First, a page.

Kirkman 2015 Abstract MiPschool Greenville 2015
|Mitochondria derived reactive oxygen species and microvascular dysfunction in chronic kidney disease.|
Event: MiPschool Greenville 2015
Endothelial dysfunction in chronic kidney disease (CKD) is characterized by reduced nitric oxide bioavailability as a consequence of oxidative stress. Damaged and dysfunctional mitochondria as a result of CKD are likely a large contributor to reactive oxygen species. The aim of this study was to determine if mitochondria derived reactive oxygen species contribute to impairments in nitric oxide mediated microvascular function in CKD.
Cutaneous vasodilation in response to local heating was assessed in 8 CKD patients (age: 67±7 years; eGFR: 48±11 ml/kg/1.73m2) and 8 matched healthy individuals (age: 60±6 years; eGFR: 91±11 ml/kg/1.73m2). Participants were instrumented with two intradermal microdialysis fibers for the infusion of 1) Ringers solution and 2) mitochondria specific superoxide scavenger mitoTempo. Skin blood flow in response to local heating (42°C) was assessed at the microdialysis sites by laser-Doppler flowmetry.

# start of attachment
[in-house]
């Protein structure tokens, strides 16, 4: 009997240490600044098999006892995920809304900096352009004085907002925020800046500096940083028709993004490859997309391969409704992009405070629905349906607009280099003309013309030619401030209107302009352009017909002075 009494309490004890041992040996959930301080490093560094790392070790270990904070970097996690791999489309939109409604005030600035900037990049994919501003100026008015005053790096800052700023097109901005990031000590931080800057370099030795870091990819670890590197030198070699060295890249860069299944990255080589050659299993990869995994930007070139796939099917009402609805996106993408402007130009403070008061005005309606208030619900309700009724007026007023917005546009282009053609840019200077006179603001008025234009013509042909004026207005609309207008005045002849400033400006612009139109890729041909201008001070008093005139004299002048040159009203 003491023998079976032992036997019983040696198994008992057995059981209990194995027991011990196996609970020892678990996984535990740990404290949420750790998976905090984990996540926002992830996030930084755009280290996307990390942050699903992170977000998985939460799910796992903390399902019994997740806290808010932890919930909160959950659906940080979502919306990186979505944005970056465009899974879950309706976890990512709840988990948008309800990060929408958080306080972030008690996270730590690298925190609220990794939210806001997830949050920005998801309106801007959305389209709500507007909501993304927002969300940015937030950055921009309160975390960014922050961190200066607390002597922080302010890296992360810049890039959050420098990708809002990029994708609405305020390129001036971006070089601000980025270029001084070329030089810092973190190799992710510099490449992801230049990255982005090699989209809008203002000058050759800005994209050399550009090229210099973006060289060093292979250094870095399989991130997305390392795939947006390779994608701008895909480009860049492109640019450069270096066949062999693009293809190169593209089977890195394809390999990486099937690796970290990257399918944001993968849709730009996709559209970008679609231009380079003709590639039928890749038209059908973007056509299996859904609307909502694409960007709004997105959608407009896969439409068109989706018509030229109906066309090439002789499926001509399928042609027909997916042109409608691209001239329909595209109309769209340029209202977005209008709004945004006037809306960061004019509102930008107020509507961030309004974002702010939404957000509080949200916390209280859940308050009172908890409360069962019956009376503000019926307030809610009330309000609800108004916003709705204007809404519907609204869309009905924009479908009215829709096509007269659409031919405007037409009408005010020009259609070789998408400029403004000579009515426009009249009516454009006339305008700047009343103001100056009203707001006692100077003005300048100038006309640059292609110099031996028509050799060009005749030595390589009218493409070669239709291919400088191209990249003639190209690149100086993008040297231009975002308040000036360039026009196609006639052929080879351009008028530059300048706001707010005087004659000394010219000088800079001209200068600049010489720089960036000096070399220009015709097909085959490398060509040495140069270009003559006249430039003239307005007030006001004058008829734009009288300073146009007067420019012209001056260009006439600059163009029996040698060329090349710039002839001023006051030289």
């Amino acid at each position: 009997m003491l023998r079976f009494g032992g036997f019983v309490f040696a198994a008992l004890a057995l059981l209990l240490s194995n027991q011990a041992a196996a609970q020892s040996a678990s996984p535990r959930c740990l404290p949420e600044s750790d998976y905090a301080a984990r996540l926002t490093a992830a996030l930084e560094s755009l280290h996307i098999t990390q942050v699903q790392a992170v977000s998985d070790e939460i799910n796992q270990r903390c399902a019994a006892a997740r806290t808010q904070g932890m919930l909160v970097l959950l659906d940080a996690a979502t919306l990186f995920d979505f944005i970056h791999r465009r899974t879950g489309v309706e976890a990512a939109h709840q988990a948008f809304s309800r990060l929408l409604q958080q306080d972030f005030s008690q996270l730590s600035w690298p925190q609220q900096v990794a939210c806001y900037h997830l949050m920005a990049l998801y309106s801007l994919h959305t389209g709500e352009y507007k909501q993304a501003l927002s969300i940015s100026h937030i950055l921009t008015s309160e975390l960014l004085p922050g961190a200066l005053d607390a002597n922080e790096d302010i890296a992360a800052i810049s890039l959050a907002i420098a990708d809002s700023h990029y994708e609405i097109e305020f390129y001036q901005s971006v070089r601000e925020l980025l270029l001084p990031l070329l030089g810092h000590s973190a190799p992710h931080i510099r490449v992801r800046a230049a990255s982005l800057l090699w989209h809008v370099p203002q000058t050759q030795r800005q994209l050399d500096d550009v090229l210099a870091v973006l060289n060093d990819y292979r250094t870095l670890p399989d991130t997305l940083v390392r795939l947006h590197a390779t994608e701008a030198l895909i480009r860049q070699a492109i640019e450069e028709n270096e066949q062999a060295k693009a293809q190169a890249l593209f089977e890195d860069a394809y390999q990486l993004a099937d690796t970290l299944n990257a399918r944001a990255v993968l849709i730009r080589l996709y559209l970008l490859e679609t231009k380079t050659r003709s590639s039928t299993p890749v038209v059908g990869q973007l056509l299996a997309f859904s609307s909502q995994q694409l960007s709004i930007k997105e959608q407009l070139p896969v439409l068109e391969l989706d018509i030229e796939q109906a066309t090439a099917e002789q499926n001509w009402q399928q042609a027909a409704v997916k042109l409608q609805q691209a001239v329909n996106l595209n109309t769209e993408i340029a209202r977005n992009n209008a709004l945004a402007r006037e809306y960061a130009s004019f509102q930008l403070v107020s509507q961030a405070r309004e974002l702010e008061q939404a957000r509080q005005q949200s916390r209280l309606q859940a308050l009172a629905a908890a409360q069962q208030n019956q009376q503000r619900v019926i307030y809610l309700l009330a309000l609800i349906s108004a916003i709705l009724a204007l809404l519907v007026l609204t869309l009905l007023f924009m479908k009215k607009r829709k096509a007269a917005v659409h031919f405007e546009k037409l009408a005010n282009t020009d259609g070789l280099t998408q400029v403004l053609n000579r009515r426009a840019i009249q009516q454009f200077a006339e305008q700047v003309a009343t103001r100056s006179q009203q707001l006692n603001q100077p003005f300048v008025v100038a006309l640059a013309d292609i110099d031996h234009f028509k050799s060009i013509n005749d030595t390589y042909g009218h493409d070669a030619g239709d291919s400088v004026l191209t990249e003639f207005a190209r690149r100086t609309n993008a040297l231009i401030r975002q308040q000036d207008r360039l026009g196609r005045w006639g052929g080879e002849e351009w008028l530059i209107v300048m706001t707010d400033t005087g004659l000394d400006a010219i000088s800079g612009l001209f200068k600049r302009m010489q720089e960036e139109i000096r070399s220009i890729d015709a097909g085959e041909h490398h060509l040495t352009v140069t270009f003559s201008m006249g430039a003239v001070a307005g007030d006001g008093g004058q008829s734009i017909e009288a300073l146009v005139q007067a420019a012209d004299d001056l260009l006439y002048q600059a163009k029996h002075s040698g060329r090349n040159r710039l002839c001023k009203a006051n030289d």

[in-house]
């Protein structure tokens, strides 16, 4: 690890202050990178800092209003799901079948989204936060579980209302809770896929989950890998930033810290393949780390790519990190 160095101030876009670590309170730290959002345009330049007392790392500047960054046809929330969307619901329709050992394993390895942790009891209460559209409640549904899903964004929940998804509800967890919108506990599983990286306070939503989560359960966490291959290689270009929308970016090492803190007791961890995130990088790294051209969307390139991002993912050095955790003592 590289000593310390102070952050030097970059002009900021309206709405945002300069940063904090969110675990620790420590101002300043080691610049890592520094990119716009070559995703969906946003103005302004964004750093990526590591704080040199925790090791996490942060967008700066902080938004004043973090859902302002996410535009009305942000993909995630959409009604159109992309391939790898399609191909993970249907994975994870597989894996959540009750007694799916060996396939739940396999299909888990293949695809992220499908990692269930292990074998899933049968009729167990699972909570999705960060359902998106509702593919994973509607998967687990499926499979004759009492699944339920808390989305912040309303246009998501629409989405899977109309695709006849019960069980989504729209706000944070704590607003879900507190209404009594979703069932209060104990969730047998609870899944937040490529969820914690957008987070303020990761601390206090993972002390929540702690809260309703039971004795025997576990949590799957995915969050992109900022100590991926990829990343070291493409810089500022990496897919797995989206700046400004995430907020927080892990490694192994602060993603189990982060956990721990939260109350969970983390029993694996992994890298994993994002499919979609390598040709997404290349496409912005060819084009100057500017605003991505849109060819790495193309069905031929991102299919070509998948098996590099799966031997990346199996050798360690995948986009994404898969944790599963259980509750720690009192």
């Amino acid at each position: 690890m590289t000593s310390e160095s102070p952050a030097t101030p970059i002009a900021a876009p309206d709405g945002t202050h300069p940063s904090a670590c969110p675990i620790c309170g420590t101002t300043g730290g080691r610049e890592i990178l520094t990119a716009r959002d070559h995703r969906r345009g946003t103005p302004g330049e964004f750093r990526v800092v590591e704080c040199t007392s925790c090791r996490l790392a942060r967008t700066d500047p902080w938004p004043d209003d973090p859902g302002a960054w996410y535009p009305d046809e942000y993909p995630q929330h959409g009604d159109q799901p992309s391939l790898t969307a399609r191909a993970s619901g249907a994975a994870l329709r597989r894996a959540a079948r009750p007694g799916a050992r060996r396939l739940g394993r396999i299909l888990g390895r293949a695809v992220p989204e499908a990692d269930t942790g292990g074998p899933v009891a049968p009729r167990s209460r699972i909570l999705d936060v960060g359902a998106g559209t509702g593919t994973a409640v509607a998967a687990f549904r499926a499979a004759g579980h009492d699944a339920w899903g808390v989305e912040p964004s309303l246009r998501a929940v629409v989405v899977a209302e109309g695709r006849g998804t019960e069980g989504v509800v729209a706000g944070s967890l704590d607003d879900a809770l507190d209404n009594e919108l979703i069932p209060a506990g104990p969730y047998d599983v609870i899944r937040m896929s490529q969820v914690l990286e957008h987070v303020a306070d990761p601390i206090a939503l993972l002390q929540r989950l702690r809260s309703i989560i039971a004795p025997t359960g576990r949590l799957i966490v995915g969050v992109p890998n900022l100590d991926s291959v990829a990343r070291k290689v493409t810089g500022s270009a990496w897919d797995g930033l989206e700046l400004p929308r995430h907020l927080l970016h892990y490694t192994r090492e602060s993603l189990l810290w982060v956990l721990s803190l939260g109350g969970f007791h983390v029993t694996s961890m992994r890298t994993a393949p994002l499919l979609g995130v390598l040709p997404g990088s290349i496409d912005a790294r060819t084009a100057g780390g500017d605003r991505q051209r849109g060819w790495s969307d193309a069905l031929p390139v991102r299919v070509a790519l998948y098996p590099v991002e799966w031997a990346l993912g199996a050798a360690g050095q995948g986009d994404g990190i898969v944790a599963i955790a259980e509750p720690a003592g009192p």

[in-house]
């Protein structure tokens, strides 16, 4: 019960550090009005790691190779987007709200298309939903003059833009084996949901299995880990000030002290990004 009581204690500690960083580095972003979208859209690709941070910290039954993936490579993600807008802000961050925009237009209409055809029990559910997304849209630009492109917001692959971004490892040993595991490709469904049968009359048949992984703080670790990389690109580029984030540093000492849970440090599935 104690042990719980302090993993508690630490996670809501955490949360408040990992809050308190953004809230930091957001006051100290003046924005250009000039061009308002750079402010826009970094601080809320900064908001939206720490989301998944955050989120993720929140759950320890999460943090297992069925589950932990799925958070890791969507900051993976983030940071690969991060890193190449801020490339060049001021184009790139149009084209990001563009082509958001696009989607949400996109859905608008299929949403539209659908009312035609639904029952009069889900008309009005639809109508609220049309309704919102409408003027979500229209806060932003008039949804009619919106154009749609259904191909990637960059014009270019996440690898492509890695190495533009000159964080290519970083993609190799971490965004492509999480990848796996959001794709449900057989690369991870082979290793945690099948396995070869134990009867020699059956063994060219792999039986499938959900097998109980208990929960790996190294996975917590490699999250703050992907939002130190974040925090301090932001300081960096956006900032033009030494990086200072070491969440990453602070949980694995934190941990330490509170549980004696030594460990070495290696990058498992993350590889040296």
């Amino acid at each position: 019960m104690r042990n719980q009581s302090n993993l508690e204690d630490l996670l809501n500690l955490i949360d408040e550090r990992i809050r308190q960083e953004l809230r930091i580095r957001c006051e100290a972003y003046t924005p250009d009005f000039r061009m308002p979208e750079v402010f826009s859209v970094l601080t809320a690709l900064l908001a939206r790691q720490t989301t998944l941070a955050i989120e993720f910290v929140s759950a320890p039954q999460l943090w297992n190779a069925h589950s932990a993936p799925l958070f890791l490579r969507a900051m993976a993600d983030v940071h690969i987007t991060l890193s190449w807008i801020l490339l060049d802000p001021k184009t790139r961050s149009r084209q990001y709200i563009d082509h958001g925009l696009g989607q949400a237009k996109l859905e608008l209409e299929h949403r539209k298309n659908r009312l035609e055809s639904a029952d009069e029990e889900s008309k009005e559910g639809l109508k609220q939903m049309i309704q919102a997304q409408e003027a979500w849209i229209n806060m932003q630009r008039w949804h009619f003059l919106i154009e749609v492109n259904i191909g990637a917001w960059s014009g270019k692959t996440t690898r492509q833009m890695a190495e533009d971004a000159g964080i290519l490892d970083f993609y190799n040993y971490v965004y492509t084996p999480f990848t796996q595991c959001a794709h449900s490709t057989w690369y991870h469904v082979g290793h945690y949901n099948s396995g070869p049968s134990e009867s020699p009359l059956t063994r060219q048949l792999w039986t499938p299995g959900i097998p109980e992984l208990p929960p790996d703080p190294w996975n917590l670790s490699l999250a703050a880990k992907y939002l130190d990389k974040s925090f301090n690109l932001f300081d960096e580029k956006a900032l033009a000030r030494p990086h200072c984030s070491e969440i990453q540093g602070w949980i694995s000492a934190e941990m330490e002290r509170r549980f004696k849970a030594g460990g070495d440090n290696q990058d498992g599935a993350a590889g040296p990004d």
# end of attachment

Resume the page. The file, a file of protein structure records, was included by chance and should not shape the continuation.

Cutaneous vascular conductance (CVC) was calculated as a percentage of the maximum CVC achieved during sodium nitroprusside infusion at 43°C. CVC was attenuated in CKD patients compared to healthy controls (86±5 vs. 95 ±3 %; p=0.01). MitoTempo significantly improved CVC in CKD patients (CKD Ringers vs CKD MitoTempo: 86±5 vs 93±6; p<0.05) to levels similar to that of healthy controls (CKD MitoTempo vs Healthy Ringers: 93±6 vs 95± 3; p= 0.67).
MitoTempo improved cutaneous microvascular function in CKD patients suggesting that mitochondria derived reactive oxygen species play a role in microvascular dysfunction in CKD. Improving mitochondria health and reducing mitochondria derived oxidative stress may be a potential therapeutic target for improving endothelial function in CKD.
Labels: MiParea: Patients Pathology: Other Stress:Oxidative stress;RONS
1-Dep Kinesiology Applied Physiol, Univ Delaware, DE, USA. - firstname.lastname@example.org